What we do not know is how many experience long periods of poverty or how their life chances are affected by that poverty. At an OECD conference in November 1996, Professor Gosta Esping-Andersen (1997: 64) summed it up in this way:

It is undeniable that bad jobs, low pay, unemployment, and poverty afflict more and more people. Yet if people’s experience of marginality and want is only temporary, life chances will probably not be seriously impaired. Indeed, if systematic entrapment can be avoided, low-end ‘lousy’ jobs may even be socially beneficial, because they provide easy labour market entry for young people, immigrants and women. We face a crisis of polarisation only if the losers of today are losers for life, and if they pass their underprivilege on to the next generation.

Unfortunately, we do not yet have in Australia the longitudinal data that we need to answer these questions. There is a fairly large US literature based primarily on two major longitudinal surveys — the Panel Study of Income Dynamics (PSID) begun in 1968 and the National Longitudinal Survey of Youth (NLSY) begun in 1979. While we do not assume that the findings from these surveys can be simply generalised to the Australian situation, they offer some indications of what we might expect to find here.

The American experience

The US data generally show that there is both considerable movement into and out of poverty and some persistence in poverty. Summarising the first ten years of the PSID (roughly the 1970s), Duncan (1984: 41) found that almost a quarter of the survey population had been poor in at least one of those years, but far fewer were long-term poor. Only about one in twenty had been poor for at least five years and fewer than one in a hundred for all ten years. He defined as persistently poor those who had been poor for eight or more years — these amounted to between two and a half and five per cent of the survey population, depending on the definition of poverty used.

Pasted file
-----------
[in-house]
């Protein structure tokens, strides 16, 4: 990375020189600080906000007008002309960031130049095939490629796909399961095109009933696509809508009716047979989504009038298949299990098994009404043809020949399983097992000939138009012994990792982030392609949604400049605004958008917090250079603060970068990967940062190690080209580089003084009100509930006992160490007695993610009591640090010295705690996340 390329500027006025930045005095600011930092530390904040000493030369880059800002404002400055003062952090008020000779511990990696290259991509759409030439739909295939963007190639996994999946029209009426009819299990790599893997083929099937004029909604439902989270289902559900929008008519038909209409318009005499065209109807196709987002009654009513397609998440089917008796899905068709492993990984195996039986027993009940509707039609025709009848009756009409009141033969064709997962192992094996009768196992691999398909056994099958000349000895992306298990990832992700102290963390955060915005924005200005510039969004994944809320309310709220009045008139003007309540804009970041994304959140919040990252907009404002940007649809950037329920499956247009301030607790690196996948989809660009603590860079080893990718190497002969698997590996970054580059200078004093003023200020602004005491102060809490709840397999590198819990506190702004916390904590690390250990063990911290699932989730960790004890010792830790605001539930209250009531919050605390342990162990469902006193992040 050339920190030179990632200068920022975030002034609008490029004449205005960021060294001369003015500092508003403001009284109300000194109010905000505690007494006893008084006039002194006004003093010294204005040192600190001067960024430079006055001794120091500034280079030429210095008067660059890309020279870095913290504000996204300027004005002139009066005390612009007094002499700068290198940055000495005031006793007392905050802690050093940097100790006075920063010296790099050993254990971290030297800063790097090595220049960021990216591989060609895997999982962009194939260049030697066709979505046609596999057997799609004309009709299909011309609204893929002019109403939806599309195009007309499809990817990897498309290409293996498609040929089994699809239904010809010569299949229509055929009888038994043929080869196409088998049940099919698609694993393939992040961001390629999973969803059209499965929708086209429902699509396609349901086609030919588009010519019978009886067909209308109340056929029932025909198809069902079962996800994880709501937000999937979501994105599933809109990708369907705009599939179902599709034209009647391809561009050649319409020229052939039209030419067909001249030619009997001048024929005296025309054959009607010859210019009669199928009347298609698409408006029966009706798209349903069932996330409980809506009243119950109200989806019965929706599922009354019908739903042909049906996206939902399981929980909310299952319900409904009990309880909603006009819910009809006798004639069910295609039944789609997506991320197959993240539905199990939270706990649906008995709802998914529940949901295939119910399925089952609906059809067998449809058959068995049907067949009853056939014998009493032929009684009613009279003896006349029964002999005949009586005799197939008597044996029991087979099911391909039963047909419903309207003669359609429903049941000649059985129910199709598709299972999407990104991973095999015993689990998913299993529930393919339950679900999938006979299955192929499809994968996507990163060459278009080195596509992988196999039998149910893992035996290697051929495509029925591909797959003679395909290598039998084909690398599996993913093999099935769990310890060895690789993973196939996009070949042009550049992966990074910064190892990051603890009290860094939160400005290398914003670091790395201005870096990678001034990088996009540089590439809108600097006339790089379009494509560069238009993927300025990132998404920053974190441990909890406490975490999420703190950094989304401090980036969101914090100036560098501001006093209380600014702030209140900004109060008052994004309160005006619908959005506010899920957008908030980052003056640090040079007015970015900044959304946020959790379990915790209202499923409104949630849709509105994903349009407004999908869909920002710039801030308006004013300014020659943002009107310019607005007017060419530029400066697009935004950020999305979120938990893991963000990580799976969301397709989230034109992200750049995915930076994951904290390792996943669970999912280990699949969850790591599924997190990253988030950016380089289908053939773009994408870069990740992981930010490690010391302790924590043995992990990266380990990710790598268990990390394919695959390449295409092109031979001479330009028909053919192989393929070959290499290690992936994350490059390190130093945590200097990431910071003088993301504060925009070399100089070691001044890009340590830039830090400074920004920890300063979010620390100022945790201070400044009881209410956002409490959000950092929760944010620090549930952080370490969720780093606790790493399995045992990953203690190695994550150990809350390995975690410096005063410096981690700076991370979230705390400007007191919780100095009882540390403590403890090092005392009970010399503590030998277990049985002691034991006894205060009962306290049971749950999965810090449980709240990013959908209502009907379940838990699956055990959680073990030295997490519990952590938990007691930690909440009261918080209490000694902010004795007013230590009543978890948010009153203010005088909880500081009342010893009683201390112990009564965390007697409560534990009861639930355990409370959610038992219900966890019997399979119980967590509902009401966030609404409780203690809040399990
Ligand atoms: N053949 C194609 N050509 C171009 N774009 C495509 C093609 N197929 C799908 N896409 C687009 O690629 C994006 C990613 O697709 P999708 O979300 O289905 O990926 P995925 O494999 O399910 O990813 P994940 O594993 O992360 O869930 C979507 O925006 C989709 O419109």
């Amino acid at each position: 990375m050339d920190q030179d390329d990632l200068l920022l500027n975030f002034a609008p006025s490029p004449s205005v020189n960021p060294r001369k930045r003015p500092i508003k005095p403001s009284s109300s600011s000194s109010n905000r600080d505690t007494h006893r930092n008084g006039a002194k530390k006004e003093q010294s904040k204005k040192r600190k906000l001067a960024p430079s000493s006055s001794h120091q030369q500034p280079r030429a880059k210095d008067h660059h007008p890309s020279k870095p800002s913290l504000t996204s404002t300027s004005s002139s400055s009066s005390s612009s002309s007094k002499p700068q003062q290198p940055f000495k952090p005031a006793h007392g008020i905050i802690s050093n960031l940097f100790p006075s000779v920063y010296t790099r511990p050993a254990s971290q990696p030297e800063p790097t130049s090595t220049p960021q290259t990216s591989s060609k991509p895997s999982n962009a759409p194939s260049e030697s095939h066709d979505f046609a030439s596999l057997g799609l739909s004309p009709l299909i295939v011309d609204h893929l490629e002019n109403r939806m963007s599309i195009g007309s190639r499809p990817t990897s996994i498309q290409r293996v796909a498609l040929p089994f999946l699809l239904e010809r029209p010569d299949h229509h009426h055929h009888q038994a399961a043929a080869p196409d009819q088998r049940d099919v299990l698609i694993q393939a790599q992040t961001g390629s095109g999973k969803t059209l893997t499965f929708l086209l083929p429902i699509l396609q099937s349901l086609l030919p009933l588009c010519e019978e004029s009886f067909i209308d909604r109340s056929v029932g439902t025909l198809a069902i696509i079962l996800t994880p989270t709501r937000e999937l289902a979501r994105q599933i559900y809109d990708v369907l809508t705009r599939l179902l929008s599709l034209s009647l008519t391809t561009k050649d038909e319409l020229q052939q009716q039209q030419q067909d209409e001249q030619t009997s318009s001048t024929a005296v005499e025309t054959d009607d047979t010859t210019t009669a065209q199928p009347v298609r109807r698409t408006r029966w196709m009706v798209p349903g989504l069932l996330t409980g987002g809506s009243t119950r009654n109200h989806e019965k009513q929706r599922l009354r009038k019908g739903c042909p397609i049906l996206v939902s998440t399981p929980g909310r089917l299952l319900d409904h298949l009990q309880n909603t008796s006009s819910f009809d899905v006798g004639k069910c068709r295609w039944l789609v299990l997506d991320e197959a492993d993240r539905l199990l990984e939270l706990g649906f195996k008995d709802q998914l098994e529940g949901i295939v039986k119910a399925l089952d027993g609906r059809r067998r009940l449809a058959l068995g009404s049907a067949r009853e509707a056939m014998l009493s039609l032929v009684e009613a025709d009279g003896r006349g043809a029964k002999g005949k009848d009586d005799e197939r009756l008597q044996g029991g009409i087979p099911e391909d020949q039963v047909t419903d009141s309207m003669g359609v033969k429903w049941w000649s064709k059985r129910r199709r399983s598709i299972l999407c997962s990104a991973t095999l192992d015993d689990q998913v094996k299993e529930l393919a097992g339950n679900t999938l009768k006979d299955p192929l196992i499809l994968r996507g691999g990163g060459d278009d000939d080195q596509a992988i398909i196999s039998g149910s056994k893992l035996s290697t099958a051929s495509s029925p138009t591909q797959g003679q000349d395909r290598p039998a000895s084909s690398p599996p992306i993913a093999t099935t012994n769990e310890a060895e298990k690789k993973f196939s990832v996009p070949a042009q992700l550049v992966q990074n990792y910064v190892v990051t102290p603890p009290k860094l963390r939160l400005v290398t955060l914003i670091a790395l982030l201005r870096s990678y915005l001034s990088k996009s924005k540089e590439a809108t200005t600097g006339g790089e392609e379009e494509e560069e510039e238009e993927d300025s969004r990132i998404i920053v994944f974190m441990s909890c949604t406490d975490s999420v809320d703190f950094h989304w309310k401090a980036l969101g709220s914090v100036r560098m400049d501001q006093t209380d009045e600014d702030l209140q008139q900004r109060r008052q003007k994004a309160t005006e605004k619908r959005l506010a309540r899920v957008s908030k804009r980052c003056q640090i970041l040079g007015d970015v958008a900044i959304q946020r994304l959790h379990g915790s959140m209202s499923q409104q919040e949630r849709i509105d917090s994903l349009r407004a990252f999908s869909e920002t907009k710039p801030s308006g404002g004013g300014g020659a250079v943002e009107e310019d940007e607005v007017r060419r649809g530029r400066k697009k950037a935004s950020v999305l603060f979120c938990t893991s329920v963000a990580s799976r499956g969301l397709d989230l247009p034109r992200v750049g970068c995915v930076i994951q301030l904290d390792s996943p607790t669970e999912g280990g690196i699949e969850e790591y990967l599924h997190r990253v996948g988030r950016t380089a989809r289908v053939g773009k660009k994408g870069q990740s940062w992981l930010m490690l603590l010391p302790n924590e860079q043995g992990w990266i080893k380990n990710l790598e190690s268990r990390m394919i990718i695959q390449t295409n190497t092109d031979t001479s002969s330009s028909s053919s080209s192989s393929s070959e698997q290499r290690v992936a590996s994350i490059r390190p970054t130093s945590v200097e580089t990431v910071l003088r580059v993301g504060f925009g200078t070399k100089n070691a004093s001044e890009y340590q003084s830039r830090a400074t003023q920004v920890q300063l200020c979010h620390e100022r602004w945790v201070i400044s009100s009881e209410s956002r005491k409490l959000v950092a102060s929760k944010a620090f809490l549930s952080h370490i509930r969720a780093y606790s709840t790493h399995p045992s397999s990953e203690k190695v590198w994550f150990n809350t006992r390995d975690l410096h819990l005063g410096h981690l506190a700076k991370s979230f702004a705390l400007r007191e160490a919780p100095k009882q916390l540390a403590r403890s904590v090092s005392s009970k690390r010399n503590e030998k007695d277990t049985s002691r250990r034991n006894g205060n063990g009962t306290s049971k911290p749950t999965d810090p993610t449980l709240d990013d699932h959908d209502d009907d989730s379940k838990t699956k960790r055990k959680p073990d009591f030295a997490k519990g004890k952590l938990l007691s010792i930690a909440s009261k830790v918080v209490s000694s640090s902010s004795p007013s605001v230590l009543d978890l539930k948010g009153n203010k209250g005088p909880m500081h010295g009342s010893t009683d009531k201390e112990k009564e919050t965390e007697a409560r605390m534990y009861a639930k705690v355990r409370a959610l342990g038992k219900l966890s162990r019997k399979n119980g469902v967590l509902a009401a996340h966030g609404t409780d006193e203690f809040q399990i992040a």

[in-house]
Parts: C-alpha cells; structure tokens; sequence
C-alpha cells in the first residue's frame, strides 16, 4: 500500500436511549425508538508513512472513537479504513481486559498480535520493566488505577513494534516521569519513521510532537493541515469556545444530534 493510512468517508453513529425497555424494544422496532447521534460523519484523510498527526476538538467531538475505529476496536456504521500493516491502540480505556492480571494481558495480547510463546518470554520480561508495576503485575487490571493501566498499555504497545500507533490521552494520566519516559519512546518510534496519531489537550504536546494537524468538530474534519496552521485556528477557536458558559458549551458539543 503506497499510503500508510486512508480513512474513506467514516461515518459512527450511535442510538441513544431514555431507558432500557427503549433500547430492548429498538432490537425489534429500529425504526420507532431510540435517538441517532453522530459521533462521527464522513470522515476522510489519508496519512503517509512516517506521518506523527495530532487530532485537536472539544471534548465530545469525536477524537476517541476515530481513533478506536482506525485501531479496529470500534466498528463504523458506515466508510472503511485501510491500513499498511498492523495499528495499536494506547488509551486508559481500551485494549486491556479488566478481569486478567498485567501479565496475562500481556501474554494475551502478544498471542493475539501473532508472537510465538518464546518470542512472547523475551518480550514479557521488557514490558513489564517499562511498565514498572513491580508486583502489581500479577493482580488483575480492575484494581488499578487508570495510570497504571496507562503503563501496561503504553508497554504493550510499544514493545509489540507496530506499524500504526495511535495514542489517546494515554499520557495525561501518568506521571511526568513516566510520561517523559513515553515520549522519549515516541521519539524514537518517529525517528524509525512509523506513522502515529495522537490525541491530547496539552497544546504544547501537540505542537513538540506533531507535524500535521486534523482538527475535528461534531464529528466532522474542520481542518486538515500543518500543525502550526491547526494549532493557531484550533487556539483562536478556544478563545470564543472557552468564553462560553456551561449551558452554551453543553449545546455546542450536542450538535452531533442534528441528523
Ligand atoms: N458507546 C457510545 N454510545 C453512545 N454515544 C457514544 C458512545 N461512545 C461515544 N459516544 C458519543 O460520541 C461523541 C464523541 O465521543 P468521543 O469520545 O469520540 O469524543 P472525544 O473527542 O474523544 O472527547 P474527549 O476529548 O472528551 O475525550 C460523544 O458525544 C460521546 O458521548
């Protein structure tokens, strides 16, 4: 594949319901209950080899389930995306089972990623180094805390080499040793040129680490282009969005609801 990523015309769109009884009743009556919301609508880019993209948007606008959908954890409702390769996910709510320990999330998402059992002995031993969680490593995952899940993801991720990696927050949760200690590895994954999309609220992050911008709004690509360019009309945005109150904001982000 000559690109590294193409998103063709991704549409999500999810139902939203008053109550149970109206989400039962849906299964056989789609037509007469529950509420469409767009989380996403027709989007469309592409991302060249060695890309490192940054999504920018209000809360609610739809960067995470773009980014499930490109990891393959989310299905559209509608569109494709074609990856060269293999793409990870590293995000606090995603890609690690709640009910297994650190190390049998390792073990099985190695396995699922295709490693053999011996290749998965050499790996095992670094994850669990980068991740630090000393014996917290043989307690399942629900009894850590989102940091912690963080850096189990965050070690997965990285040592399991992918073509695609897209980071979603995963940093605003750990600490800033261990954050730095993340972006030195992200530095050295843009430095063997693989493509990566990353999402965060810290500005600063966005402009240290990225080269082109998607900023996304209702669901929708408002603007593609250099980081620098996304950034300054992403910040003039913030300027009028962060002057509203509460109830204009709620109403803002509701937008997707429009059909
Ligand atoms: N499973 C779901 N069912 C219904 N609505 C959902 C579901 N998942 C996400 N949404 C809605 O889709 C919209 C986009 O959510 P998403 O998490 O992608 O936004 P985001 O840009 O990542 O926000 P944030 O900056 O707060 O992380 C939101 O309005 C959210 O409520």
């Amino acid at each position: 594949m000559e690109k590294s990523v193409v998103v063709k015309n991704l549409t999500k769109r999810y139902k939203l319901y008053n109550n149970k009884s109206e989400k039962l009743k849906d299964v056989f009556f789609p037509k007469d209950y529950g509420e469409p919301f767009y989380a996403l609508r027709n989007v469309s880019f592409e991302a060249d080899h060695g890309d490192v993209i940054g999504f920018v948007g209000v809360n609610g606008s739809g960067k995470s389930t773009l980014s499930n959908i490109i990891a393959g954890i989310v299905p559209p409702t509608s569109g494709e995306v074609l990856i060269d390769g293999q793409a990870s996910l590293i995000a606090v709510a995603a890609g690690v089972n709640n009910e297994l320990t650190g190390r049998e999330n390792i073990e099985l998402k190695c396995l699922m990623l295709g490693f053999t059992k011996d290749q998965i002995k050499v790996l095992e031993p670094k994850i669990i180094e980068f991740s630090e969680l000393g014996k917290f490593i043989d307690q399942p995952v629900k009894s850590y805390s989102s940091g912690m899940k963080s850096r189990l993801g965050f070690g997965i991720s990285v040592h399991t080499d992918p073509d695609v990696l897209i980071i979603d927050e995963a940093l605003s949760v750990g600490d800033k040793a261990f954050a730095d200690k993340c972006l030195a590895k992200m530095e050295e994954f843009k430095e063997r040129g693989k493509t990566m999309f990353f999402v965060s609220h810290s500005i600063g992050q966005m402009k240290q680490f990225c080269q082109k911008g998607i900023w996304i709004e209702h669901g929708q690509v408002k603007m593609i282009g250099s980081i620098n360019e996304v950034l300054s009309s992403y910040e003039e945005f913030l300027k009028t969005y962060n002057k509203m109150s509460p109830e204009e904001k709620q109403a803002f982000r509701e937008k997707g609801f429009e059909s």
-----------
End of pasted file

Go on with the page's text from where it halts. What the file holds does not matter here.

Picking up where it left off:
Figures for welfare receipt (defined broadly to include food stamps as well as the various income support programs) followed a broadly similar pattern. Again, these showed about a quarter of families receiving some form of welfare support in at least one of the ten years, but much smaller proportions as long-term recipients. Furthermore, the figures for welfare dependency (that is, having been dependent on welfare for more than half of family income) were substantially lower than those for receiving any level of support. Only about nine per cent of the survey population had been substantially dependent on welfare for at least one year in the past ten and two per cent were persistently welfare dependent (Duncan 1984: 74-78).

These figures suggest that persistent poverty was not especially widespread in the US, at least in the 1970s. Such persistent poverty as there was, however, was ‘heavily concentrated into two overlapping groups: black households and female-headed households’ (Duncan 1984: 48). Some researchers have suggested that increasing rates of lone parenthood since the 1960s and 1970s could well mean that persistent childhood poverty is now more prevalent than the earlier data would suggest (Corcoran & Chaudry 1997:49).

So what does the American research tell us about the outcomes for children who grow up in poor and/or welfare-recipient households? In a recent survey of the poverty literature, Corcoran and Chaudry (1997) report that:

Studies of welfare receipt across generations have also found that the children of welfare recipients are more likely to receive welfare as adults than are the children of non-recipients. A number of researchers (eg Rainwater 1987, McLanahan 1988) have found that daughters of welfare recipients were more than twice as likely to receive welfare themselves than the daughters of non-recipients. Gottschalk (1992), in a review of the evidence, criticised most of these studies for not controlling for the correlation between welfare receipt and low income. Nevertheless, his own analysis of the data led him to conclude that ‘mother’s participation is significantly correlated with both early births and daughter’s participation in AFDC, even after controlling for family background and income as well as a host of other observed characteristics’ (Gottschalk 1992: 268).